US warship visits former foe Vietnam, China warns US to stay out of Yellow Sea

Published August 10, 2010

| Associated Press

HANOI, Vietnam (AP) — An American warship docked Tuesday in central Vietnam where the former foes planned to conduct naval training in a sign of growing military ties amid new warnings from China for the U.S. to stay out of its backyard.

The USS John S. McCain's port call comes as the U.S. and Vietnam celebrate 15 years of normalized diplomatic relations following a bloody war that remains an open wound for many veterans. The two governments, while ideologically different, have embraced on a number of issues, including a recent stance against China's territorial claims over the South China Sea.

China on Tuesday told the U.S. and South Korean navies to keep out of the Yellow Sea, where it claims exclusivity.

The allies have planned another round of joint military war games following last month's drills in the Sea of Japan, which China also criticized.

The brief Chinese Foreign Ministry statement said Beijing had repeatedly "expressed our clear and firm position" on any maneuvers in the Yellow Sea, a move that would theoretically put Beijing within range of the ship's F-18 warplanes.

"We urge the relevant parties to take China's position and concern seriously," the statement said.

On Sunday, the U.S. Navy hosted a delegation of Vietnamese military and government officials on the USS George Washington, a hulking nuclear-powered aircraft supercarrier cruising in waters off Vietnam's central coast. Chinese military ships were seen shadowing the carrier in the distance.

"These waters belong to nobody, yet belong to everybody," Capt. David Lausman, commanding officer of the George Washington, said Sunday aboard the mammoth carrier that can carry up to 70 aircraft, more than 5,000 sailors and aviators and about 4 million pounds (1.8 million kilograms) of bombs. "China has a right to operate here, as do we and as do every other country of the world."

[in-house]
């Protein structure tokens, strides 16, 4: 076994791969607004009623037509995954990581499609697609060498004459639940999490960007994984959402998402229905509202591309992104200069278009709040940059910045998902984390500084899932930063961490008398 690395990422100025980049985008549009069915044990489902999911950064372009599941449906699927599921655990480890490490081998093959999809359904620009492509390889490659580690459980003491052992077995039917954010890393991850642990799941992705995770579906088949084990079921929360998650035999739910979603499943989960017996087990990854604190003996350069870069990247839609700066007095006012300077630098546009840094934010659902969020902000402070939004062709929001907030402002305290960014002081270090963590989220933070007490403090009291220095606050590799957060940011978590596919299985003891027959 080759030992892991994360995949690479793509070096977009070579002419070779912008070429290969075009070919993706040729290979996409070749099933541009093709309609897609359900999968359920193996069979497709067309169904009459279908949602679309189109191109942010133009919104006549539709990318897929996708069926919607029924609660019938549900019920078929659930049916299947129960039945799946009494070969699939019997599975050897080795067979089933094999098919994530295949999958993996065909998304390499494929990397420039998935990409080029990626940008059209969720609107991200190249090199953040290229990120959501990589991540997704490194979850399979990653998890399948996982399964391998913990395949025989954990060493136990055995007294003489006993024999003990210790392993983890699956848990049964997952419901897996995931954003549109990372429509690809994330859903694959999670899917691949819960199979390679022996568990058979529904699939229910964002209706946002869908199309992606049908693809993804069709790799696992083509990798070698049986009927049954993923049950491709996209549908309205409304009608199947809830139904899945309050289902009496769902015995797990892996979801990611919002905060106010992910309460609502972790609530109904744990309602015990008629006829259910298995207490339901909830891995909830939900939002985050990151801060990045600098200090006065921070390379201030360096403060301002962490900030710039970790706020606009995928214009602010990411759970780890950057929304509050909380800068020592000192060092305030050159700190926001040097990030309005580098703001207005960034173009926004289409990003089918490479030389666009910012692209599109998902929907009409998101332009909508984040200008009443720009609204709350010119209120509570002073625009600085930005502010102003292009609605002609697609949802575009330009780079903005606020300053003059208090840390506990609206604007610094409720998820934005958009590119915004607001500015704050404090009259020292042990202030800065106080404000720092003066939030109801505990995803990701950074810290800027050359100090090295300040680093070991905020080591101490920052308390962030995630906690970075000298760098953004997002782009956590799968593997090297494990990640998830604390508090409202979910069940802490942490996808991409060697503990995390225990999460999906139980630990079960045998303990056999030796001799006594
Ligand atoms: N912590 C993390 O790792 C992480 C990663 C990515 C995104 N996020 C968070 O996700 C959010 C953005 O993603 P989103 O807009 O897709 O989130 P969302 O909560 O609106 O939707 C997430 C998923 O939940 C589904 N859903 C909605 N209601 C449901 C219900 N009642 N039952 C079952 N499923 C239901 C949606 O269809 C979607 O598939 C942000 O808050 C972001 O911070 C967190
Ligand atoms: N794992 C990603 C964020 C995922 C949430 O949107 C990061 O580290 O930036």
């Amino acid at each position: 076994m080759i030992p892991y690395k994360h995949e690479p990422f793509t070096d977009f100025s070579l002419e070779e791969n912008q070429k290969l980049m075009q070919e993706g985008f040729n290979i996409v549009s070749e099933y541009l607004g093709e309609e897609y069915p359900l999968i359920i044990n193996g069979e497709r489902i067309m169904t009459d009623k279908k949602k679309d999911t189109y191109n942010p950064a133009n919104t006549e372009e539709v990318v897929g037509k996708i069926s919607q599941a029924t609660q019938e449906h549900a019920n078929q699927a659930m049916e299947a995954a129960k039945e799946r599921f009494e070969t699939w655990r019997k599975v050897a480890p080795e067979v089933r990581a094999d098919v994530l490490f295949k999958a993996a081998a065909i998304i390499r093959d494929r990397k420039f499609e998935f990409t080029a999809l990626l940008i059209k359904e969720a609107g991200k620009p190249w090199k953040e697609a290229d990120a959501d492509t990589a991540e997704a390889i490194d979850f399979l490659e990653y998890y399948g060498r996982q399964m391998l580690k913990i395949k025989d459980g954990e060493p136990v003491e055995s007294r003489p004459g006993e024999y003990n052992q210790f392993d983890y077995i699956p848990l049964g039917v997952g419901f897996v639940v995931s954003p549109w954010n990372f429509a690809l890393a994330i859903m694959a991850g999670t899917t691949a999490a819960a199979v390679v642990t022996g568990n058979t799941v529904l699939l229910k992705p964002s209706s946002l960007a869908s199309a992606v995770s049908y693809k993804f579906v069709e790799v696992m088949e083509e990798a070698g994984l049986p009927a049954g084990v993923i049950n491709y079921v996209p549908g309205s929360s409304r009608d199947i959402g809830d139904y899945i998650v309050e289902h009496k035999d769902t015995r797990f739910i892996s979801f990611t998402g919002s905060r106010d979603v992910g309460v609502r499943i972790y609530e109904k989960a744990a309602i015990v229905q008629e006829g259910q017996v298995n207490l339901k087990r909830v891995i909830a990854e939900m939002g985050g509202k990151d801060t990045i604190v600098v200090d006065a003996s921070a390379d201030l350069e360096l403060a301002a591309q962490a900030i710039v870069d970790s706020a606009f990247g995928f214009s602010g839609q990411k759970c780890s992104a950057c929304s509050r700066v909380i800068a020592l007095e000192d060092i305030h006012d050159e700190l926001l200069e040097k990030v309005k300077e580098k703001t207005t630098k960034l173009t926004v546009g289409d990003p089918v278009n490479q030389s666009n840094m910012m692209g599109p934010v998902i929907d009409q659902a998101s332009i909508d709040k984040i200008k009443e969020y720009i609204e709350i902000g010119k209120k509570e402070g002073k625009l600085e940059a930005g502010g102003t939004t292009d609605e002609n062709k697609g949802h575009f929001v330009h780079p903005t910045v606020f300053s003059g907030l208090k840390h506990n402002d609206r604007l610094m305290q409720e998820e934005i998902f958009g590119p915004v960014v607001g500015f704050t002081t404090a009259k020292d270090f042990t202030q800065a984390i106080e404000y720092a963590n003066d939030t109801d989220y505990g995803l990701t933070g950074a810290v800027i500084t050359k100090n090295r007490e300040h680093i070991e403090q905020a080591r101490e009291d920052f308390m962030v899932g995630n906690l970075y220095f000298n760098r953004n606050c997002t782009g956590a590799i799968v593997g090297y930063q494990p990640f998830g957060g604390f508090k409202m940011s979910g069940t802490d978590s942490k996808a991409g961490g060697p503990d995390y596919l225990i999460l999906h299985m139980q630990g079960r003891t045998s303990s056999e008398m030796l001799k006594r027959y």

The U.S. has ratcheted up its military presence in the region in recent weeks, conducting large-scale joint military exercises with ally South Korea last month as a show of solidarity following the sinking of a South Korean navy warship in March that killed 46 sailors. North Korea was blamed for torpedoing the Cheonan, but it has denied any involvement and has repeatedly threatened war if punished.

On Monday, the North fired off a barrage of about 110 artillery rounds into the ocean near its disputed western sea border with South Korea. The display caused no damage, but prompted terse warnings of retaliation from South Korea. U.S. State Department spokesman P.J. Crowley joked that Pyongyang likely caused "a lot of dead fish," and said it wasn't clear what the reclusive government was trying to achieve with its "ongoing chest-thumping."

China criticized the U.S.-South Korean drills and later held its own exercises in the South China Sea, which it claims entirely along with the disputed Spratly and Paracel islands over which it exercises complete sovereignty.

Vietnam, Taiwan, Malaysia, Brunei and the Philippines also have staked claims on all or some of the territory, which straddles vital shipping lanes, important fishing grounds and is believed rich in oil and natural gas reserves.

Last month during an Asian security meeting in Vietnam's capital, Hanoi, U.S. Secretary of State Hillary Rodham Clinton angered China by asserting that it was in the U.S. national interest for the communist giant to resolve the territorial claims with its neighbors.

Vietnam has been particularly vocal about the South China Sea. The communist country has grown increasingly closer to the United States, from trade and commerce to negotiating a controversial deal to share civilian nuclear fuel and technology that could allow Vietnam to enrich uranium on its own soil.

The USS John S. McCain's weeklong visit will involve search and rescue trainings along with cultural exchanges between the two navies. The guided-missile destroyer docked Tuesday in central Danang, once the site of a bustling U.S. military base during the Vietnam War, which ended April 30, 1975, when northern communist forces seized control of the U.S.-backed capital of South Vietnam, reuniting the country.

Some 58,000 Americans and an estimated 3 million Vietnamese were killed during the war.

Relations have thrived since the former foes shook hands in 1995. The U.S. is Vietnam's top export market and Americans were the country's No. 1 foreign investor last year. Two-way trade reached $15.4 billion in 2009.

Military ties have also grown since the first U.S. warship ship visited Ho Chi Minh City in 2003, including high-level defense talks and training.

In a statement from Washington, Sen. John McCain — for whose Navy veteran grandfather and father the American warship is named — said that Vietnam has become one of America's "most important and most promising partners in the Asia-Pacific region."

"In time, I am confident that, together, our two countries will add to the security, the prosperity, and one day, I hope, to the freedom of all countries and peoples in the Asia-Pacific," he said.

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Associated Press Writer Christopher Bodeen contributed to this report from Beijing.

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